Conservative religious traditions are not easily challenged internally, at all.

Ultimately, therefore, I think what we’ll be looking for are for people, from a religious background, who believe themselves to be acting in accordance with their faith, in serving their fellow man - as journalists, bankers, lawyers, social workers, milkmen, and so on. They won’t hold themselves up as religious scholars, but as religious people.

The growth of capitalism alongside Methodism in the 18th and 19th century made this sort of politics a potent political force. Methodists saw themselves, in doing their work, as doing God’s work. Quakers, to take another example, invested their money into other - often philanthropic - enterprises, believing that it was theologically improper to let your money lie around lazily doing nothing.

Now, you can take this sort of religious politics or you can leave it. You might find yourself attracted to it, spiritually and politically, or alternatively, you might simply remain secularist in your outlook, but consider that you had sufficient common ground to - say - a Hindu running a food distribution project to want to help as a jew or a muslim - both traditions which place charity at the centre of their faiths - or even as an athiest.

That’s the sort of politics I think we need to be moving towards.

#18 Comment By Jay Singh On 13th February, 2006 @ 12:23 am

I know that there are Sikh temples that raise a lot of money for local hospitals. There is a gurdwara in Birmingham that has funded an IT training centre and college for ALL of the community, black, white, Sikh, Hindu, Muslim. I know that Islamic Relief and other charities do wonderful work and raise loads of money for causes. These are all in the realm of what you say, about utilising recources and talent and unity to make positive contributions.

But all of these things co-exist with more shady and selfish agendas, and it is why we have to defend the secular space and discourage those orthodox groups who wish to advance religious cause by stealth.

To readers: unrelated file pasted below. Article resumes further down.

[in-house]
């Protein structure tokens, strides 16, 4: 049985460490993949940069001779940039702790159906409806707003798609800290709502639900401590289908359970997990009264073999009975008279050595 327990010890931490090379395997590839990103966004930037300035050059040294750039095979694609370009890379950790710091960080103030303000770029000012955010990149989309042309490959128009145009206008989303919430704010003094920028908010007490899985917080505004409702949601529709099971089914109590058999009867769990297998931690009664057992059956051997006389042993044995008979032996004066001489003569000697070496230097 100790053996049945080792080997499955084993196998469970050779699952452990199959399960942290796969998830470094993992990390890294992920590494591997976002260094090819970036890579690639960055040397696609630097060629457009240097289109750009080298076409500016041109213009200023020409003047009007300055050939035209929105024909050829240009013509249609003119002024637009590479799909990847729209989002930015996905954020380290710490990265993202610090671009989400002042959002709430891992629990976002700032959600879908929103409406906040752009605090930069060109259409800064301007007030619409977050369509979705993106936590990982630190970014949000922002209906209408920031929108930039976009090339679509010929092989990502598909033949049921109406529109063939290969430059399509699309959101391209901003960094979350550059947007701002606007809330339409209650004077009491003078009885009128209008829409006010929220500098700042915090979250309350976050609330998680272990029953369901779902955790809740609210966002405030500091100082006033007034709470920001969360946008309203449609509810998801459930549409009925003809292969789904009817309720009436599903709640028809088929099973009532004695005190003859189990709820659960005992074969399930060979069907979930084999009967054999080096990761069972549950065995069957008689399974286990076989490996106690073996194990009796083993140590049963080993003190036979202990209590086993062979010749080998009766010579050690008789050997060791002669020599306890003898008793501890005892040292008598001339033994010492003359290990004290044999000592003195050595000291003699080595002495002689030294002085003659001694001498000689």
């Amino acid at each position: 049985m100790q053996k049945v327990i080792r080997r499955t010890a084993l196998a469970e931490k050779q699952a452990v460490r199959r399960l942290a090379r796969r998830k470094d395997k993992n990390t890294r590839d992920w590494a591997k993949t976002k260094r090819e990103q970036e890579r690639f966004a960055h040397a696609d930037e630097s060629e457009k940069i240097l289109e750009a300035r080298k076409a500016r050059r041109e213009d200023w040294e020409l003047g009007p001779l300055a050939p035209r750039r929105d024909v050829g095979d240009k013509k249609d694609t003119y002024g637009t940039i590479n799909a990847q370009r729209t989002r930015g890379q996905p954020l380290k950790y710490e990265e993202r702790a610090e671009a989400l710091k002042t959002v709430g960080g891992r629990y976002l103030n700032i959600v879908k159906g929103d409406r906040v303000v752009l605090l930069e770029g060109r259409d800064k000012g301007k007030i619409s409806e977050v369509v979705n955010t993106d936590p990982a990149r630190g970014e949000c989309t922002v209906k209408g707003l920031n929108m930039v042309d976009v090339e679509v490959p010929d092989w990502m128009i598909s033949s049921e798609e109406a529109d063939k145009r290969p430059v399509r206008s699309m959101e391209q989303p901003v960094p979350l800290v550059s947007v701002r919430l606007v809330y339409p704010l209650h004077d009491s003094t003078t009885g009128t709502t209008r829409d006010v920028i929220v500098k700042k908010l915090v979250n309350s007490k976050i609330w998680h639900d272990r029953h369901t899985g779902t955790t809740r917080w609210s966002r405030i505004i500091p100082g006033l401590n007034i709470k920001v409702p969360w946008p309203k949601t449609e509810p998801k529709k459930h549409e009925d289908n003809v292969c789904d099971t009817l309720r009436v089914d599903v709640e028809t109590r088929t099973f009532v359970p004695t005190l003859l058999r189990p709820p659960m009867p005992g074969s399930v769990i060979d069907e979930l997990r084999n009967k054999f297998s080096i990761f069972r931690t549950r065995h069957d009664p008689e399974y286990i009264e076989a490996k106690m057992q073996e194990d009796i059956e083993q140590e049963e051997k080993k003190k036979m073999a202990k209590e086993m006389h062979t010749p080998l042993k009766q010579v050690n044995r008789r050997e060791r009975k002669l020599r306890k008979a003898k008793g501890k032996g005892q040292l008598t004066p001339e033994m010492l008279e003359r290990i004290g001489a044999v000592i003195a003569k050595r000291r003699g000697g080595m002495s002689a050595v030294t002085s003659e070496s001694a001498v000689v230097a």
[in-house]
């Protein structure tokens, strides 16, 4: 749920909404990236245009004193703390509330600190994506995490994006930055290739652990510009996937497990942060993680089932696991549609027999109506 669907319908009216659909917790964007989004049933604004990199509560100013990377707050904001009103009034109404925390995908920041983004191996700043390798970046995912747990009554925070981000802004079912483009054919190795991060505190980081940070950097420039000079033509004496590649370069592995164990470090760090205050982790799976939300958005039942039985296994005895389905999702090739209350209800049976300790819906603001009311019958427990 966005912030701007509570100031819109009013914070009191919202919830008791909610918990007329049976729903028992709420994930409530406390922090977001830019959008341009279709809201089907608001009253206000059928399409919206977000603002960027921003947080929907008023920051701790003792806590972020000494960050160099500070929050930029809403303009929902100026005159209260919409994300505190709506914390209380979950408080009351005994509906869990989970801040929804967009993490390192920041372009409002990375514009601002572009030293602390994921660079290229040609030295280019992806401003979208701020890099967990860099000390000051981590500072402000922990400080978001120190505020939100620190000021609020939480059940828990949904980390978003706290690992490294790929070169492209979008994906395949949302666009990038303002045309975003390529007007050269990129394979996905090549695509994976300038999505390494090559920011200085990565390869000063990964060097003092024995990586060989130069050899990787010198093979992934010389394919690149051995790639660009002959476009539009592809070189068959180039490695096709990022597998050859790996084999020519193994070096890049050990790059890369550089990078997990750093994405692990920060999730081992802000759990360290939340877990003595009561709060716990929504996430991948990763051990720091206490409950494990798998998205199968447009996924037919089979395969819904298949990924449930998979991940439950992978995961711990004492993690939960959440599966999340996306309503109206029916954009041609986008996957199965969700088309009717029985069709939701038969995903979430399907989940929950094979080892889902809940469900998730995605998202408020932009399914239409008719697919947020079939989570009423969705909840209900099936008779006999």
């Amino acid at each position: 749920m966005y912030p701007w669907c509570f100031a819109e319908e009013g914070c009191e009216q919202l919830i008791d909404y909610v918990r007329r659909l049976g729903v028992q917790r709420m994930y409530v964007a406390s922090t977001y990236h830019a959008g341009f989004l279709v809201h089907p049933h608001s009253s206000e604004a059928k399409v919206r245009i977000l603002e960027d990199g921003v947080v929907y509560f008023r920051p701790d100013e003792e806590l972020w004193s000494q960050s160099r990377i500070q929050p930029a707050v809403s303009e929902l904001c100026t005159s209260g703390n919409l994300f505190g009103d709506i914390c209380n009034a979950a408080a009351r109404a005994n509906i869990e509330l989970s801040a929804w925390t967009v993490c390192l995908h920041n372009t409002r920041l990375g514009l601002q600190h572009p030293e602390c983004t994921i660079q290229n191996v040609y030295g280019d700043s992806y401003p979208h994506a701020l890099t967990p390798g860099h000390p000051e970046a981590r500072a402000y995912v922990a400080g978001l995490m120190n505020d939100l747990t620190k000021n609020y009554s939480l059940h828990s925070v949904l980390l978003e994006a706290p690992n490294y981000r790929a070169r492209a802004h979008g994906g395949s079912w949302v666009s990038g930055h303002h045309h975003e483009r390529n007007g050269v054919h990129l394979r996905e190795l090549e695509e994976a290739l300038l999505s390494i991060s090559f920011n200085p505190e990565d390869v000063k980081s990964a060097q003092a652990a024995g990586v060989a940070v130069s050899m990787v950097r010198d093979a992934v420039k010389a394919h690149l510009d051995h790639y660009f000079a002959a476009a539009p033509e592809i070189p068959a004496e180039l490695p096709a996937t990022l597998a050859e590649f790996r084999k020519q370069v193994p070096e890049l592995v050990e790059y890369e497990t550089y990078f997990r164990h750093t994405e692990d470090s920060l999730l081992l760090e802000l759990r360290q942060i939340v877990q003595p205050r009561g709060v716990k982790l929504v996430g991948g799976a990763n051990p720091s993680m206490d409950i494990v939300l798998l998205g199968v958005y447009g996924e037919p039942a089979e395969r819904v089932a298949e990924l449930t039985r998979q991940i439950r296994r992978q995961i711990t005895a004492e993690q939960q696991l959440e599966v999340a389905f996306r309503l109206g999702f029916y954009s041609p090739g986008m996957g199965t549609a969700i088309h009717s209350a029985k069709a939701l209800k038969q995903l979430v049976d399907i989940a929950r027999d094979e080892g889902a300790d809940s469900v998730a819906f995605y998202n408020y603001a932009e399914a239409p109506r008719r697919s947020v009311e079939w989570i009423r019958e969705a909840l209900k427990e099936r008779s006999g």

#19 Comment By Old Pickler On 13th February, 2006 @ 12:26 am

Jonathan Sacks, who is opposed to the fusion of religion and politics, said that religion should have influence but not power. I’m inclined to agree. Having said that, as regards the C of E, I’m inclined to leave it alone as it’s harmless.

Call me inconsistent, if you like. I’ve been called worse, eg Lenin called me Old Peabrain. Boo hoo.

#20 Comment By Jay Singh On 13th February, 2006 @ 12:31 am

Jonathan Sacks, who is opposed to the fusion of religion and politics, said that religion should have influence but not power. I’m inclined to agree

Influence on Power becomes a kind of power in itself then.

Give them influence - give them their slots on Radio 4 Thought for the Day. Give them their photo opportunities with Prince Charles. Give them all those things - that should be enough for all of them.

#21 Comment By Sunny On 13th February, 2006 @ 12:40 am

Lenin called me Old Peabrain. Boo hoo.
Honey, you get the feeling he was being nice? I do ;)

#22 Comment By David T On 13th February, 2006 @ 12:40 am

That’s not a bad thing.

#23 Comment By Bikhair On 13th February, 2006 @ 1:38 am

David T,

“I believe, is that muslim politics has been dominated by extremely politically conservative groups: in particular, the Muslim Brotherhood.”

The Ihkwanis arent conservative, the are deviants. Everywhere they go, Syria, Egypt, Jordan, etc, they cause trouble for Muslims.

#24 Comment By Bikhair On 13th February, 2006 @ 1:43 am

jOnz,

“…not a text to take literally and to smite at the necks of the infidels if you consider them the enemy.”

Is that all you know of the Quran? Wow you are a hizbi to. Do you know what the word hizb means an Arabic? It means party. That is the problem with many Muslims today. All they have are their party politics.

Now if you have a problem with Muslims being instructed to strike the necks of our infidel enemies, than that whole Afghan vs. Soviet scoufle should never have taken place. We should have treated our Quran as a metaphor and metaphorical strike them as they ran over the country and turned it into Soviet Union South.

#25 Comment By Old Pickler On 13th February, 2006 @ 1:55 am

Nutter

#26 Comment By Bikhair On 13th February, 2006 @ 1:56 am

Bijna,

“It is my experience that one Muslim will help another Muslim, no matter who wrong that other Muslim is.”

I believe that is a typo so I will understand it as “…no matter how wrong that other Muslims is.”

It has been my expirience that some Muslims drink alcohol what is your point? No one said they were correct in everything that they do. It is only your ignorance of Islam, and theirs apparently, that leads you to believe that it is permissible to sin along with another Muslims. Muslims are to order the good and forbid that evil.